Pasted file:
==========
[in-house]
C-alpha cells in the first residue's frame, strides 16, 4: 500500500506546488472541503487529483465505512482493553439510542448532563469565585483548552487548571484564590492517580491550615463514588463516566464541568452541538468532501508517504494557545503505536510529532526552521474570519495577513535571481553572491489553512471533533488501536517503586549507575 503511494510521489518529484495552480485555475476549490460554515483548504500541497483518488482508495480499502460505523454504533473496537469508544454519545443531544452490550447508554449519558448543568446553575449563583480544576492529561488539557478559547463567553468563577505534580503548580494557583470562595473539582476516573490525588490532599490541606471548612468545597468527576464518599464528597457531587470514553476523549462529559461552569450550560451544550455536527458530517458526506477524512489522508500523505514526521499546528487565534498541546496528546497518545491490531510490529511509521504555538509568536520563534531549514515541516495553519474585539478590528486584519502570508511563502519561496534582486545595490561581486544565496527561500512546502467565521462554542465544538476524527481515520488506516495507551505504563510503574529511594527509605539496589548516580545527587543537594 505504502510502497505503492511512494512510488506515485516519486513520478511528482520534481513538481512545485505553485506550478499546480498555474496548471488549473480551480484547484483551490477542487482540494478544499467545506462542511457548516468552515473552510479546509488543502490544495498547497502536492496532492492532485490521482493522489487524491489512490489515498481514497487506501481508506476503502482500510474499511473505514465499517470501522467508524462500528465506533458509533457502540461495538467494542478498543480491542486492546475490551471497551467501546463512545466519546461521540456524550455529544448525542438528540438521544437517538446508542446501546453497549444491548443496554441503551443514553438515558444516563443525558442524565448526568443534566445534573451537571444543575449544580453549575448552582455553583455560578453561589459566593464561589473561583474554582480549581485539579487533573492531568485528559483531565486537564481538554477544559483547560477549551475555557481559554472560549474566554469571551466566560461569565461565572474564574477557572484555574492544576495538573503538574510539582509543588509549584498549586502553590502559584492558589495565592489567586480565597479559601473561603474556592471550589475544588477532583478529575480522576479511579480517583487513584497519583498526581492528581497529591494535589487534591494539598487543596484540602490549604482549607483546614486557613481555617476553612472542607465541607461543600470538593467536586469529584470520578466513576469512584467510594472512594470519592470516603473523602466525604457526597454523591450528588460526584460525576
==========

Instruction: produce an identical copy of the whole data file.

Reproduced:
[in-house]
C-alpha cells in the first residue's frame, strides 16, 4: 500500500506546488472541503487529483465505512482493553439510542448532563469565585483548552487548571484564590492517580491550615463514588463516566464541568452541538468532501508517504494557545503505536510529532526552521474570519495577513535571481553572491489553512471533533488501536517503586549507575 503511494510521489518529484495552480485555475476549490460554515483548504500541497483518488482508495480499502460505523454504533473496537469508544454519545443531544452490550447508554449519558448543568446553575449563583480544576492529561488539557478559547463567553468563577505534580503548580494557583470562595473539582476516573490525588490532599490541606471548612468545597468527576464518599464528597457531587470514553476523549462529559461552569450550560451544550455536527458530517458526506477524512489522508500523505514526521499546528487565534498541546496528546497518545491490531510490529511509521504555538509568536520563534531549514515541516495553519474585539478590528486584519502570508511563502519561496534582486545595490561581486544565496527561500512546502467565521462554542465544538476524527481515520488506516495507551505504563510503574529511594527509605539496589548516580545527587543537594 505504502510502497505503492511512494512510488506515485516519486513520478511528482520534481513538481512545485505553485506550478499546480498555474496548471488549473480551480484547484483551490477542487482540494478544499467545506462542511457548516468552515473552510479546509488543502490544495498547497502536492496532492492532485490521482493522489487524491489512490489515498481514497487506501481508506476503502482500510474499511473505514465499517470501522467508524462500528465506533458509533457502540461495538467494542478498543480491542486492546475490551471497551467501546463512545466519546461521540456524550455529544448525542438528540438521544437517538446508542446501546453497549444491548443496554441503551443514553438515558444516563443525558442524565448526568443534566445534573451537571444543575449544580453549575448552582455553583455560578453561589459566593464561589473561583474554582480549581485539579487533573492531568485528559483531565486537564481538554477544559483547560477549551475555557481559554472560549474566554469571551466566560461569565461565572474564574477557572484555574492544576495538573503538574510539582509543588509549584498549586502553590502559584492558589495565592489567586480565597479559601473561603474556592471550589475544588477532583478529575480522576479511579480517583487513584497519583498526581492528581497529591494535589487534591494539598487543596484540602490549604482549607483546614486557613481555617476553612472542607465541607461543600470538593467536586469529584470520578466513576469512584467510594472512594470519592470516603473523602466525604457526597454523591450528588460526584460525576